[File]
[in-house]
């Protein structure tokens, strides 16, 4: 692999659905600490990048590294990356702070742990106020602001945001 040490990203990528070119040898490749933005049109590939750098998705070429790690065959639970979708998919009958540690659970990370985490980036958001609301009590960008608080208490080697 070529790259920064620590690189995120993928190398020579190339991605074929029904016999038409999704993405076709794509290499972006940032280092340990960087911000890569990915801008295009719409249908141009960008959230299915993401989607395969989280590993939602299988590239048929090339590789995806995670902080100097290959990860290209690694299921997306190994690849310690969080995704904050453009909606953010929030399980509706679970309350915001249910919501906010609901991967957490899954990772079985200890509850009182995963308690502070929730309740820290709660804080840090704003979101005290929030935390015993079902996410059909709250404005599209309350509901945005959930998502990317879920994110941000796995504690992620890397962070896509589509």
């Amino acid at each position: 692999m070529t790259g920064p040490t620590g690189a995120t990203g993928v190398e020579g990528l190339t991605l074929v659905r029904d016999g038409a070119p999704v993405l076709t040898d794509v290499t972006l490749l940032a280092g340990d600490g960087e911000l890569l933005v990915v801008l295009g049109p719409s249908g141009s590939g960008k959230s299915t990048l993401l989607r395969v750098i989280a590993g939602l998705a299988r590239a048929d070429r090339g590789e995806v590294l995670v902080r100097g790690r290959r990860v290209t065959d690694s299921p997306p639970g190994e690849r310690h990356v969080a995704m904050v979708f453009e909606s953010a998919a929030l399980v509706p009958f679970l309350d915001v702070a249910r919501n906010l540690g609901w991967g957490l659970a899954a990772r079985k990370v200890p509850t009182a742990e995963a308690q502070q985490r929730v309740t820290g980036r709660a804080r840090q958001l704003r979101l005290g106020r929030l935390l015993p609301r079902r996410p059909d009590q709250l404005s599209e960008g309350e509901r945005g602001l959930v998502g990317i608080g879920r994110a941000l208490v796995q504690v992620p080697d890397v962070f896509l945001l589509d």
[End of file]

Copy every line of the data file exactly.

[in-house]
């Protein structure tokens, strides 16, 4: 692999659905600490990048590294990356702070742990106020602001945001 040490990203990528070119040898490749933005049109590939750098998705070429790690065959639970979708998919009958540690659970990370985490980036958001609301009590960008608080208490080697 070529790259920064620590690189995120993928190398020579190339991605074929029904016999038409999704993405076709794509290499972006940032280092340990960087911000890569990915801008295009719409249908141009960008959230299915993401989607395969989280590993939602299988590239048929090339590789995806995670902080100097290959990860290209690694299921997306190994690849310690969080995704904050453009909606953010929030399980509706679970309350915001249910919501906010609901991967957490899954990772079985200890509850009182995963308690502070929730309740820290709660804080840090704003979101005290929030935390015993079902996410059909709250404005599209309350509901945005959930998502990317879920994110941000796995504690992620890397962070896509589509």
């Amino acid at each position: 692999m070529t790259g920064p040490t620590g690189a995120t990203g993928v190398e020579g990528l190339t991605l074929v659905r029904d016999g038409a070119p999704v993405l076709t040898d794509v290499t972006l490749l940032a280092g340990d600490g960087e911000l890569l933005v990915v801008l295009g049109p719409s249908g141009s590939g960008k959230s299915t990048l993401l989607r395969v750098i989280a590993g939602l998705a299988r590239a048929d070429r090339g590789e995806v590294l995670v902080r100097g790690r290959r990860v290209t065959d690694s299921p997306p639970g190994e690849r310690h990356v969080a995704m904050v979708f453009e909606s953010a998919a929030l399980v509706p009958f679970l309350d915001v702070a249910r919501n906010l540690g609901w991967g957490l659970a899954a990772r079985k990370v200890p509850t009182a742990e995963a308690q502070q985490r929730v309740t820290g980036r709660a804080r840090q958001l704003r979101l005290g106020r929030l935390l015993p609301r079902r996410p059909d009590q709250l404005s599209e960008g309350e509901r945005g602001l959930v998502g990317i608080g879920r994110a941000l208490v796995q504690v992620p080697d890397v962070f896509l945001l589509d």